Event Title

Investigation of the Anatomical Role of Schlemm’s Canal and Collector Channels in the Eye

Location

CSU 253/4/5

Start Date

4-4-2011 11:00 AM

End Date

4-4-2011 12:30 PM

Student's Major

Biological Sciences

Student's College

Science, Engineering and Technology

Mentor's Name

Michael Bentley

Mentor's Department

Biological Sciences

Mentor's College

Science, Engineering and Technology

Description

Glaucoma is among the most prevalent causes of blindness, resulting from increase in fluid pressure of the eye which damages the optic nerve. Schlemm‘s canal (SC) is a circular tube-like structure that encircles the iris of the eye. The canal drains aqueous humor from the anterior chamber of the eye into collector channels (CC's), which ultimately converge with the outer-most episcleral veins. SC plays a significant role in transferring several micro liters of aqueous humor per minute. In glaucoma, the fluid passage is retarded resulting in elevated intraocular pressure. In glaucoma, SC and CC have been shown to have an increased extracellular matrix material underlying the endothelial cells. Build-up of the extracellular matrix could cause narrowing of the canal and the CC orifices. The objective of this study was to understand the anatomical role of SC and CC's in the maintenance of the intraocular pressure at its normal level. Tissue samples of the SC region taken from the eyes of human cadavers, were dehydrated, critical point dried and sputter coated for scanning electron microscopy. Raised structural flaps were seen in the inner lumen of the SC and seemed to overlie the opening to the collector channels. The results suggest that the flaps may serve as valves that regulate fluid entry into the CC's. Accumulation of the extracellular matrix within these flaps could contribute to reduced fluid drainage.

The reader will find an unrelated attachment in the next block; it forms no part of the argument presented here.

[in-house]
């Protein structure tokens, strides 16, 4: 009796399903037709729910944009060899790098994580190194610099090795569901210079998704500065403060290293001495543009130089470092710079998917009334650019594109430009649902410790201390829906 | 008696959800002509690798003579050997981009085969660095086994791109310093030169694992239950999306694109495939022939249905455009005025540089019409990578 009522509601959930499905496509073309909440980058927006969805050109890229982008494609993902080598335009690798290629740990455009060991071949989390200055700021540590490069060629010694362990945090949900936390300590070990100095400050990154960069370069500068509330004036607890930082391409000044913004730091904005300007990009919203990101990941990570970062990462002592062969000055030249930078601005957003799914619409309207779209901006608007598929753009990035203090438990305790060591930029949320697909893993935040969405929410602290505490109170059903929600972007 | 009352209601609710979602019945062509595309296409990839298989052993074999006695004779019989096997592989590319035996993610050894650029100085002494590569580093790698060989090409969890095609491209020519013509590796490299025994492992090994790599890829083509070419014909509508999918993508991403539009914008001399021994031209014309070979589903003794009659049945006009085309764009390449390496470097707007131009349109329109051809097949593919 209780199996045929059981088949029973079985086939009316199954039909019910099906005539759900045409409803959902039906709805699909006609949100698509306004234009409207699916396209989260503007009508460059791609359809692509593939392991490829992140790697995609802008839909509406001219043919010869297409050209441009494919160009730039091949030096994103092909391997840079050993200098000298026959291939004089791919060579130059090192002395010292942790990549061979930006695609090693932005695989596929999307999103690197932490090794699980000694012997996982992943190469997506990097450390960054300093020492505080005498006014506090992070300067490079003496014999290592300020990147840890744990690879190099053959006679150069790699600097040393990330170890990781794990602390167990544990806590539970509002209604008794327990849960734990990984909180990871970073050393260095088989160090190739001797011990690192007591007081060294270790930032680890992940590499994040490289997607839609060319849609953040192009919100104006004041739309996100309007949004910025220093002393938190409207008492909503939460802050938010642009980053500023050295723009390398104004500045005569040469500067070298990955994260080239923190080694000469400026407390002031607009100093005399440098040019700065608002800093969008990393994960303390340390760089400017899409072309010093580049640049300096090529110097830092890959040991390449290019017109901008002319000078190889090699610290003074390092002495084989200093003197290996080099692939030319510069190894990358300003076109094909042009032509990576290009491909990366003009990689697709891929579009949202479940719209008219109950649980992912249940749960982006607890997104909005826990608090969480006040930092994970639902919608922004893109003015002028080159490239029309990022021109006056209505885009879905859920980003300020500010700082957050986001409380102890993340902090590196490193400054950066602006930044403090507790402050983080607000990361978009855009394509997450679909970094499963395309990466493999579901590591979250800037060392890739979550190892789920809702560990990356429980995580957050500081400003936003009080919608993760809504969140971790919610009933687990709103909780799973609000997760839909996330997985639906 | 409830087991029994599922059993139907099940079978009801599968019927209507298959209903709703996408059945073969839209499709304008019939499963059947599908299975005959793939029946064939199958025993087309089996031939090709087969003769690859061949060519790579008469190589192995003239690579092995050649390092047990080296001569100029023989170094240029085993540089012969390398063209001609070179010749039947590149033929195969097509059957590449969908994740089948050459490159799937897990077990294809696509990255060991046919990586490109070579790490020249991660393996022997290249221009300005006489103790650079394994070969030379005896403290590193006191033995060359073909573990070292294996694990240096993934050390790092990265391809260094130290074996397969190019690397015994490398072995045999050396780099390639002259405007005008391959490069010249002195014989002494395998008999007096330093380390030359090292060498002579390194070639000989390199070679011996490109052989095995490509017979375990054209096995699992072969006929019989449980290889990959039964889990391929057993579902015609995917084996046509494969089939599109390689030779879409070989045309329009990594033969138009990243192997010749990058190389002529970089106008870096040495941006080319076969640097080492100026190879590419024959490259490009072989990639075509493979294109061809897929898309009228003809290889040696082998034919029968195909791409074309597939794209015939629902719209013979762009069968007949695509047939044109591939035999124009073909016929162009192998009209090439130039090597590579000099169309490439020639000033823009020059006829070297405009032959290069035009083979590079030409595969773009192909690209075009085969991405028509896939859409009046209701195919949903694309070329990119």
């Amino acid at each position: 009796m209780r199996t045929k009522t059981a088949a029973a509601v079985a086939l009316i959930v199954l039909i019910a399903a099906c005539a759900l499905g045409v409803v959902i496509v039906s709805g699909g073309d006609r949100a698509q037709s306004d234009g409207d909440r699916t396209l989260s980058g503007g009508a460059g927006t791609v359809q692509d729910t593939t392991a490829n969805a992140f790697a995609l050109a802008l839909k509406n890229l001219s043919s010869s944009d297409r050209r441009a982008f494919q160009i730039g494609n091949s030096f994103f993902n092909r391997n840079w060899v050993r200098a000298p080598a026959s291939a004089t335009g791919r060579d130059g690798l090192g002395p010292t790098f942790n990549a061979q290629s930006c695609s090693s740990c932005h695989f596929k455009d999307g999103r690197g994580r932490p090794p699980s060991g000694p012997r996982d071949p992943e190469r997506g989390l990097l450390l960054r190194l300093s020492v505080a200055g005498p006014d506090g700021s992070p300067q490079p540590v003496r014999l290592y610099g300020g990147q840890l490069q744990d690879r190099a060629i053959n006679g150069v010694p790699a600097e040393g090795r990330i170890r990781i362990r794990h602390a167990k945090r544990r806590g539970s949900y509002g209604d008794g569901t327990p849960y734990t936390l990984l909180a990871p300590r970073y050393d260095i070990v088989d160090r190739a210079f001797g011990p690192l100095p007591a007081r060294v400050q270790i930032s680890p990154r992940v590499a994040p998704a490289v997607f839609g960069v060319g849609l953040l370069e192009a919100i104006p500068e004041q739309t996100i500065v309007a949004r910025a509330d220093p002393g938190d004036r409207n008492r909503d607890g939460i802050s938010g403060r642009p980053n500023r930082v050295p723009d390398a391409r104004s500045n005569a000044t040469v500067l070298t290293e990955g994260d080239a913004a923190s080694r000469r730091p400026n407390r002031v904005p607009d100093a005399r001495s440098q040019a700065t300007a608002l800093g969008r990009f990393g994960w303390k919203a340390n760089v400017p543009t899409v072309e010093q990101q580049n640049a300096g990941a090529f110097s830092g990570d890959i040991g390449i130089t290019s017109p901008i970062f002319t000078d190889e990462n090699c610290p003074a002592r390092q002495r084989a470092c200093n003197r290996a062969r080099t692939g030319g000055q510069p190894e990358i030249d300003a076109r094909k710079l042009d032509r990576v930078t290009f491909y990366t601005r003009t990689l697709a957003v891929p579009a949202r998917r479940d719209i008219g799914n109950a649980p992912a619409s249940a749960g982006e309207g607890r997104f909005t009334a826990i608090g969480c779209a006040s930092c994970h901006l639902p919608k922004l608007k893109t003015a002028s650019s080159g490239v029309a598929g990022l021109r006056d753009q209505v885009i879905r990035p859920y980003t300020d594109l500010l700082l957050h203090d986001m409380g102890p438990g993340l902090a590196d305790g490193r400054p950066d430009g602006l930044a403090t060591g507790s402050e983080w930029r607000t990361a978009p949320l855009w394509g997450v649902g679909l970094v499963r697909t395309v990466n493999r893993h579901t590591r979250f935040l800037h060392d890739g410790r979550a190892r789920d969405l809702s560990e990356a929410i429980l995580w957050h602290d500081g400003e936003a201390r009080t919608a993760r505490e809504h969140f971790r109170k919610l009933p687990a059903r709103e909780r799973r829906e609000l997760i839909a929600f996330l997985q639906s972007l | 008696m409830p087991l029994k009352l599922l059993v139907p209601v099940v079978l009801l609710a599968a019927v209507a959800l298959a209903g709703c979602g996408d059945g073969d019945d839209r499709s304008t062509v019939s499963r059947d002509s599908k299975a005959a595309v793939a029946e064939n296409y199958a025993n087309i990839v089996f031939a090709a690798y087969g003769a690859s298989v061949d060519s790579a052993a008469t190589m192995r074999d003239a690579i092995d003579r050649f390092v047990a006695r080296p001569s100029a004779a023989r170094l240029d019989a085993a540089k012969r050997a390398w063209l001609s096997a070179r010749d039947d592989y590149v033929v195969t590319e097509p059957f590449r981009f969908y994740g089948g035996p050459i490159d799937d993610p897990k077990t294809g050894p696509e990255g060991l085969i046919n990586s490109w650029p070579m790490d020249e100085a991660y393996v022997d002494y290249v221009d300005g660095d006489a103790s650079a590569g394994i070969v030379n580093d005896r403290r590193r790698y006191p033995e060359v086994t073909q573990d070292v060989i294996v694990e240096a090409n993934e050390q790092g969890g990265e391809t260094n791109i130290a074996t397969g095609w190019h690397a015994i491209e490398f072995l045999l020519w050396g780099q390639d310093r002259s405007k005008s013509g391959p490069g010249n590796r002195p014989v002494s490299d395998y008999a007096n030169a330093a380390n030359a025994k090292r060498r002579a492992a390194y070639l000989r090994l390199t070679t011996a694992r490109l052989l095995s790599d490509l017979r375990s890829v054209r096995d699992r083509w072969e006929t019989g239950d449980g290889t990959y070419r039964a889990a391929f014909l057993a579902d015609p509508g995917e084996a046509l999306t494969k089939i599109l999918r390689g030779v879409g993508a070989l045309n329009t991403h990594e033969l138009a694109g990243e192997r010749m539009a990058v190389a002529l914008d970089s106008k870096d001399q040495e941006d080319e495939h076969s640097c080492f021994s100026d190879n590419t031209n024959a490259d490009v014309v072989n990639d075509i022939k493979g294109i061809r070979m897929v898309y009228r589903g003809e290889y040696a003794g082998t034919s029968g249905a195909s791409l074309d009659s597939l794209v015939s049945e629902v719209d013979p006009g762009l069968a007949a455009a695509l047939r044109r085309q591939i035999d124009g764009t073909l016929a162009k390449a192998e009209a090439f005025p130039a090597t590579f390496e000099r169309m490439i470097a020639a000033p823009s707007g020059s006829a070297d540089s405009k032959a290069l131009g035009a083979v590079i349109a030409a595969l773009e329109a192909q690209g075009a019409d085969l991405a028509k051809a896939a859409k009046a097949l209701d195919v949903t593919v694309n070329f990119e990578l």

Acknowledgement: The human eye tissues were obtained from Cheryl Hann MS and Dr. Michael Fautsch in the department of Ophthalmology, Mayo Clinic.

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Apr 4th, 11:00 AM Apr 4th, 12:30 PM

Investigation of the Anatomical Role of Schlemm’s Canal and Collector Channels in the Eye

CSU 253/4/5

Glaucoma is among the most prevalent causes of blindness, resulting from increase in fluid pressure of the eye which damages the optic nerve. Schlemm‘s canal (SC) is a circular tube-like structure that encircles the iris of the eye. The canal drains aqueous humor from the anterior chamber of the eye into collector channels (CC's), which ultimately converge with the outer-most episcleral veins. SC plays a significant role in transferring several micro liters of aqueous humor per minute. In glaucoma, the fluid passage is retarded resulting in elevated intraocular pressure. In glaucoma, SC and CC have been shown to have an increased extracellular matrix material underlying the endothelial cells. Build-up of the extracellular matrix could cause narrowing of the canal and the CC orifices. The objective of this study was to understand the anatomical role of SC and CC's in the maintenance of the intraocular pressure at its normal level. Tissue samples of the SC region taken from the eyes of human cadavers, were dehydrated, critical point dried and sputter coated for scanning electron microscopy. Raised structural flaps were seen in the inner lumen of the SC and seemed to overlie the opening to the collector channels. The results suggest that the flaps may serve as valves that regulate fluid entry into the CC's. Accumulation of the extracellular matrix within these flaps could contribute to reduced fluid drainage.

Acknowledgement: The human eye tissues were obtained from Cheryl Hann MS and Dr. Michael Fautsch in the department of Ophthalmology, Mayo Clinic.

Recommended Citation

Semahge, Betlehem A.. "Investigation of the Anatomical Role of Schlemm’s Canal and Collector Channels in the Eye." Undergraduate Research Symposium, Mankato, MN, April 4, 2011.
http://cornerstone.lib.mnsu.edu/urs/2011/poster-session-B/9